By Jim Schutze
By Rachel Watts
By Lauren Drewes Daniels
By Anna Merlan
By Lee Escobedo
By Alice Laussade
By Scott Reitz
Minnesota's Jayhawks—co-led by singer-songwriters/guitarists Gary Louris and Mark Olson—were one of the finest bands to come out of the No Depression movement, carried aloft by the duo's trademark rough-hewn high harmonies.
So when Olson flew the coop in 1995 (mostly to collaborate with then-wife Victoria Williams), Louris soldiered on as the 'Hawks delved into rock (Sound of Lies), pop (Smile) and back to the country (the underrated Rainy Day Music). Now, Ready for the Flood comes off not so much as a reunion, but a natural continuation resting on a three-legged stool of close harmonies, poetic (if a bit obtuse) lyrics and finely spare acoustic picking.
Maturity has made the duo's sometimes achingly fragile vocal blend a bit shakier, but it adds character and realism—so what if they're not always on the exact same pitch? It's these grooves and pits that make "The Rose Society," "Turn Your Pretty Name Around" and the gorgeous "My Gospel Song for You" interesting. The few revved-up numbers—"Chamberlain, S.D.," "Doves and Stones" and the Charlie Louvin-inspired murder ballad "Bloody Hands"—also offer a nice little jolt. Producing is The Black Crowes' Chris Robinson, a longtime friend who wisely keeps things spare with an occasional organ flourish, brushy drums, harmonica melody and understated bass—much like he did on his own solo record, New Earth Mud. That album was a perfect Sunday-morning record, and Ready for the Flood makes a fine companion.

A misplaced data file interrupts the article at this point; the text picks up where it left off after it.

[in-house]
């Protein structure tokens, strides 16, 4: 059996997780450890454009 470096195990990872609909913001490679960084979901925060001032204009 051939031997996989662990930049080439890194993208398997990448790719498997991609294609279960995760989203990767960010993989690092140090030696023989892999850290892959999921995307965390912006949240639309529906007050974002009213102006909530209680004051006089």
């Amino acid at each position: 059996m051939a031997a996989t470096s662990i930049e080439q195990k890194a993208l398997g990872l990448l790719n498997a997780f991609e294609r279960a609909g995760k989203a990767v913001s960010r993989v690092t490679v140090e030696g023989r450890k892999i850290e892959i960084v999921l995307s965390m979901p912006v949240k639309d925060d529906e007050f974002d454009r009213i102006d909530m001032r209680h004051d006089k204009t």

It's not a Jayhawks record, but something entirely finer—and fresh.